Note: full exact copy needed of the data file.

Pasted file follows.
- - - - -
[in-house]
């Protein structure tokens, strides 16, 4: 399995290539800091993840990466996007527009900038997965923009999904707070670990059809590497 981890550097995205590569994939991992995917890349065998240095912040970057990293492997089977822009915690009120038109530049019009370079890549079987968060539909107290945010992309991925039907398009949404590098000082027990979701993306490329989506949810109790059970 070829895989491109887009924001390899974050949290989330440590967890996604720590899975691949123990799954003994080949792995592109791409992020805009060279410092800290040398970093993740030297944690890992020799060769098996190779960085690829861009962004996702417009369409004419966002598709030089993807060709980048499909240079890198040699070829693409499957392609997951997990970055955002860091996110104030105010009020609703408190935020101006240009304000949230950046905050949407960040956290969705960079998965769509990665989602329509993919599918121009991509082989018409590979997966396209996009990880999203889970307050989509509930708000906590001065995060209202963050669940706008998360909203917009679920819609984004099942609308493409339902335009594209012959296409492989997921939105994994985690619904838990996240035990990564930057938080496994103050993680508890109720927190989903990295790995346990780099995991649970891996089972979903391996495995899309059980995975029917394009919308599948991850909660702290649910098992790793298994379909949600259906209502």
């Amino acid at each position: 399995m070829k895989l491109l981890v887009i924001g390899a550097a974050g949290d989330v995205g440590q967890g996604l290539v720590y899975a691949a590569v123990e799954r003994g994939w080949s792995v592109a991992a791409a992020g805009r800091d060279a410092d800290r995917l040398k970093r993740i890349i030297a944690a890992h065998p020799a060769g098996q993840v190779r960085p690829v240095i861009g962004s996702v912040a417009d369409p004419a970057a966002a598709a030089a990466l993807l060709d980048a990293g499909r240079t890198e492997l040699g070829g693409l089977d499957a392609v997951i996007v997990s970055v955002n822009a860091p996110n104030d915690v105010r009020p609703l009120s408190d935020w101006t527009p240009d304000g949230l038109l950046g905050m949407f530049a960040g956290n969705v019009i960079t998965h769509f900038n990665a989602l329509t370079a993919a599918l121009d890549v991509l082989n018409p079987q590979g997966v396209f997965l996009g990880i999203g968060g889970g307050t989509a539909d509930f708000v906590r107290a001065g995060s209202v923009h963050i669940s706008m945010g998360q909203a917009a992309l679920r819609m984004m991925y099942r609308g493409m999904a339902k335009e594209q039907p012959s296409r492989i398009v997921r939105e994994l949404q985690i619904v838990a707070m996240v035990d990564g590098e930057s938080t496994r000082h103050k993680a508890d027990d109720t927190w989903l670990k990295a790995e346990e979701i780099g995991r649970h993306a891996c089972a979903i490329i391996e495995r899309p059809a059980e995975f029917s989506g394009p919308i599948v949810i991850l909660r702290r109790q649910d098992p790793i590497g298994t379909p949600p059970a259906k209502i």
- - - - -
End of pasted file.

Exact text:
[in-house]
């Protein structure tokens, strides 16, 4: 399995290539800091993840990466996007527009900038997965923009999904707070670990059809590497 981890550097995205590569994939991992995917890349065998240095912040970057990293492997089977822009915690009120038109530049019009370079890549079987968060539909107290945010992309991925039907398009949404590098000082027990979701993306490329989506949810109790059970 070829895989491109887009924001390899974050949290989330440590967890996604720590899975691949123990799954003994080949792995592109791409992020805009060279410092800290040398970093993740030297944690890992020799060769098996190779960085690829861009962004996702417009369409004419966002598709030089993807060709980048499909240079890198040699070829693409499957392609997951997990970055955002860091996110104030105010009020609703408190935020101006240009304000949230950046905050949407960040956290969705960079998965769509990665989602329509993919599918121009991509082989018409590979997966396209996009990880999203889970307050989509509930708000906590001065995060209202963050669940706008998360909203917009679920819609984004099942609308493409339902335009594209012959296409492989997921939105994994985690619904838990996240035990990564930057938080496994103050993680508890109720927190989903990295790995346990780099995991649970891996089972979903391996495995899309059980995975029917394009919308599948991850909660702290649910098992790793298994379909949600259906209502």
């Amino acid at each position: 399995m070829k895989l491109l981890v887009i924001g390899a550097a974050g949290d989330v995205g440590q967890g996604l290539v720590y899975a691949a590569v123990e799954r003994g994939w080949s792995v592109a991992a791409a992020g805009r800091d060279a410092d800290r995917l040398k970093r993740i890349i030297a944690a890992h065998p020799a060769g098996q993840v190779r960085p690829v240095i861009g962004s996702v912040a417009d369409p004419a970057a966002a598709a030089a990466l993807l060709d980048a990293g499909r240079t890198e492997l040699g070829g693409l089977d499957a392609v997951i996007v997990s970055v955002n822009a860091p996110n104030d915690v105010r009020p609703l009120s408190d935020w101006t527009p240009d304000g949230l038109l950046g905050m949407f530049a960040g956290n969705v019009i960079t998965h769509f900038n990665a989602l329509t370079a993919a599918l121009d890549v991509l082989n018409p079987q590979g997966v396209f997965l996009g990880i999203g968060g889970g307050t989509a539909d509930f708000v906590r107290a001065g995060s209202v923009h963050i669940s706008m945010g998360q909203a917009a992309l679920r819609m984004m991925y099942r609308g493409m999904a339902k335009e594209q039907p012959s296409r492989i398009v997921r939105e994994l949404q985690i619904v838990a707070m996240v035990d990564g590098e930057s938080t496994r000082h103050k993680a508890d027990d109720t927190w989903l670990k990295a790995e346990e979701i780099g995991r649970h993306a891996c089972a979903i490329i391996e495995r899309p059809a059980e995975f029917s989506g394009p919308i599948v949810i991850l909660r702290r109790q649910d098992p790793i590497g298994t379909p949600p059970a259906k209502i």